March 20, 2019

Overseas and Off-Campus Programs Blog

Irish Dancing Where It All Began

Author Name

Maddie Caples

Author Program

Ireland: Social Sciences

Program Semester and Year

Spring 2019

Since I was a little girl I have been an Irish dancer, so one of the things that I was most excited about when applying to the Dublin abroad program was being able to Irish dance in Ireland. Luckily, the Irish dance community worldwide is quite small, so it didn’t take long before I was able to find a dance school to dance with while I’m here. I was extremely nervous for my first class. There is just something about Irish dance in Ireland that makes you think that the standard of dancing is so much higher… not to mention the fact that the Irish typically do very well at the world championships! So on the first day I nervously got on the bus and sat for over an hour as the bus took me across Dublin during rush hour. When I finally got to the dance studio I sat outside until the last second possible and then went inside to be met by the other dancers in the class staring at me and the dance teacher coming over to greet me. The greeting that I ended up receiving was no different than the greetings I have received in other places in Ireland: warm and enthusiastic. The kids in the class took a little longer to warm up, but after the first hour they were asking me to say something and they would giggle at my accent. I felt a sense of relief to be doing what I love in a new place.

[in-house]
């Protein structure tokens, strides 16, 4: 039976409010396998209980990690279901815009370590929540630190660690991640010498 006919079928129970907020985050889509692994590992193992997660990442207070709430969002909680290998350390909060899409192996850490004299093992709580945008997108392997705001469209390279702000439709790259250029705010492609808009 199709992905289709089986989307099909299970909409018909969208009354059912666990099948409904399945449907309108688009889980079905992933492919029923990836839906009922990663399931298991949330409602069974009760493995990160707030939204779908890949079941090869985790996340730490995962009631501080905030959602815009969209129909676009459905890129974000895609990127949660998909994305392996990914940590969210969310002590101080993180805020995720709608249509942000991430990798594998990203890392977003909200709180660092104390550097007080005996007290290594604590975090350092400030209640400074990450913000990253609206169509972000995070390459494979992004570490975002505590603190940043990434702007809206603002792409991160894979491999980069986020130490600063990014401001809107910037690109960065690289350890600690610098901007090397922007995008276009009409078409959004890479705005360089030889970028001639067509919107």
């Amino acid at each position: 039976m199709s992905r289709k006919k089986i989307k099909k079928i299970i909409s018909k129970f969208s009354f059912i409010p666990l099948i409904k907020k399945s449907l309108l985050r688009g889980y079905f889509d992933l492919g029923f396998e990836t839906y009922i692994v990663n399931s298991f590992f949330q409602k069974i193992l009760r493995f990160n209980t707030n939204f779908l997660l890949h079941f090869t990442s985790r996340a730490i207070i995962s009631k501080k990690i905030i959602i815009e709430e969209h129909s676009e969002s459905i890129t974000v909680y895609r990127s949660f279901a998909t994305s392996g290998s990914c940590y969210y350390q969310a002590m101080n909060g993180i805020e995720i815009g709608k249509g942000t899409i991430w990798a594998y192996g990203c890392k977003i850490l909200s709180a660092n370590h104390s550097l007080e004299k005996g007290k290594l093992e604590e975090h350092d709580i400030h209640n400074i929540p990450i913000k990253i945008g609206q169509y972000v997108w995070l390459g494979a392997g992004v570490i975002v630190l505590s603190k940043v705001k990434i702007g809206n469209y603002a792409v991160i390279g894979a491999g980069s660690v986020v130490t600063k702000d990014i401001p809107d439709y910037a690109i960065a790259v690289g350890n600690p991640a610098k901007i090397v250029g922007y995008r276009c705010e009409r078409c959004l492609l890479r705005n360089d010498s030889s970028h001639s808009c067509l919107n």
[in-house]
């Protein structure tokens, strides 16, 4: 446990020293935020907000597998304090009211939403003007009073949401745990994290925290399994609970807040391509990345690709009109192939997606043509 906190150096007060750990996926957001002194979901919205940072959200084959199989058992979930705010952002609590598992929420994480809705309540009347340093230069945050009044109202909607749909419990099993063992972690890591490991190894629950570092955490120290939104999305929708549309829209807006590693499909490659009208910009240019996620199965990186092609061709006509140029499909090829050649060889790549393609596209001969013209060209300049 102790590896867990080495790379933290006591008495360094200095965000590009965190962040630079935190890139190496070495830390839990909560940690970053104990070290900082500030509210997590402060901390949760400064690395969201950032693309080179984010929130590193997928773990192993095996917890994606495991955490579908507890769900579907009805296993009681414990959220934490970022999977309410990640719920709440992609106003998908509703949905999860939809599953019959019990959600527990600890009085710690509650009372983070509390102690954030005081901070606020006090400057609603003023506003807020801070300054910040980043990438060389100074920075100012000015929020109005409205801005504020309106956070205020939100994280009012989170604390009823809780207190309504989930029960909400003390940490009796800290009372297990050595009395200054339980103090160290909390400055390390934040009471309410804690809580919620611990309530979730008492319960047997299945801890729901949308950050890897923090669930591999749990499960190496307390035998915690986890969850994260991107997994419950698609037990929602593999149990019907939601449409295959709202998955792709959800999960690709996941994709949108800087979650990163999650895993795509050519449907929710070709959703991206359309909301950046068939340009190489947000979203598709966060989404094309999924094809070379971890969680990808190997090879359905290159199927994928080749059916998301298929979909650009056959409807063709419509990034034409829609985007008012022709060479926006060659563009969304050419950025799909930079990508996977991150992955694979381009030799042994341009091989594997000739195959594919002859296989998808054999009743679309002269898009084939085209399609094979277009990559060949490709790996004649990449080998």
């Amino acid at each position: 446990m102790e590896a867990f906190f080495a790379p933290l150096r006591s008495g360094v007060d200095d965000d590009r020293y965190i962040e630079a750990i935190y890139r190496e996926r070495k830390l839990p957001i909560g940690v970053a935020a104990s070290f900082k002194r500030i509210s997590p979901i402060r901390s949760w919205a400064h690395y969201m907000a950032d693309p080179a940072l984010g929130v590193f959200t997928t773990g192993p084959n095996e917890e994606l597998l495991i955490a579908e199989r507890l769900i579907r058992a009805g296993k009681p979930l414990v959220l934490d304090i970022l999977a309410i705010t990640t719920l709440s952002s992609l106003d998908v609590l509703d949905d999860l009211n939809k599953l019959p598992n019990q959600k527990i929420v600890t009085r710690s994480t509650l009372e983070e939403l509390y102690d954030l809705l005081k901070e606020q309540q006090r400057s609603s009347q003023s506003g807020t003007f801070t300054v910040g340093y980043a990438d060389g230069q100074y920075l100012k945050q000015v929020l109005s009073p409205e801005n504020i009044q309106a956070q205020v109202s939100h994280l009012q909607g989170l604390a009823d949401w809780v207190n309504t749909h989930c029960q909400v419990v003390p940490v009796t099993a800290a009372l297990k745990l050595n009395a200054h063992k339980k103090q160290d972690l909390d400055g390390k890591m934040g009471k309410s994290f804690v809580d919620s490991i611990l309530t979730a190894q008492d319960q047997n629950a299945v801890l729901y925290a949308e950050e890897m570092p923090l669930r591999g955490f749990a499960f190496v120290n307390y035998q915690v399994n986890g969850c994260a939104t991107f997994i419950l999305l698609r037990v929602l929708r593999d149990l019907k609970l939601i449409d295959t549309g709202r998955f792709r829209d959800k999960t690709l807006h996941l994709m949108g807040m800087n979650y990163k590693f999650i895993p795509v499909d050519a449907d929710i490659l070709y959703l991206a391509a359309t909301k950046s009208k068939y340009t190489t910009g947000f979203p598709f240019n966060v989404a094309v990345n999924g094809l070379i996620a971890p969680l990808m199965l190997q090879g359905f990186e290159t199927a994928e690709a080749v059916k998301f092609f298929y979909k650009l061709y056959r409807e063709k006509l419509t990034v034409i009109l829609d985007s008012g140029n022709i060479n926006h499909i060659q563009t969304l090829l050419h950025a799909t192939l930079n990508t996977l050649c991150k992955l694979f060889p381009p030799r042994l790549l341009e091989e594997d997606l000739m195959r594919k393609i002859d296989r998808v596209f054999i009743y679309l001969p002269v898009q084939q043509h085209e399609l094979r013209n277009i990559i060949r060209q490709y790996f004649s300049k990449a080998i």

Since the first class I have been going to classes between 1 and 3 times a week! I have felt myself improving, and the dance teachers have really made me feel like I belong and give me great feedback. While I now realize I had no reason to be nervous, I was right: the caliber of dancing here is very good! Other than that, I have been surprised to see that there are not many other differences between dance classes here and back home in Oregon.

Something that I have noticed about Irish dancing in Ireland is that there is a much bigger emphasis on recreational dancing. This makes sense because it is something that is much more ingrained in the culture here, but it is refreshing to see a lot more noncompetitive dancing as there is a huge emphasis on competitive dancing in the states which, at times, can really drain my love for dancing. In the noncompetitive scene there is a wide range of ages, which is also refreshing to see as many people in the states believe that Irish dance is only for younger children because competitive dance requires such a large amount of physical ability and energy. Recreational dancing at events called Ceilis (group Irish dancing) allow for the original purpose of Irish dancing to come to the forefront: to bring people together, preserve Irish culture, and enjoy traditional Irish music. I have really enjoyed my time dancing in Ireland, and it has really made me love dancing more than ever. As corny as it sounds, I feel much more connected to Irish dancing and the place that it plays in Irish culture now that I have had the opportunity to dance in Ireland.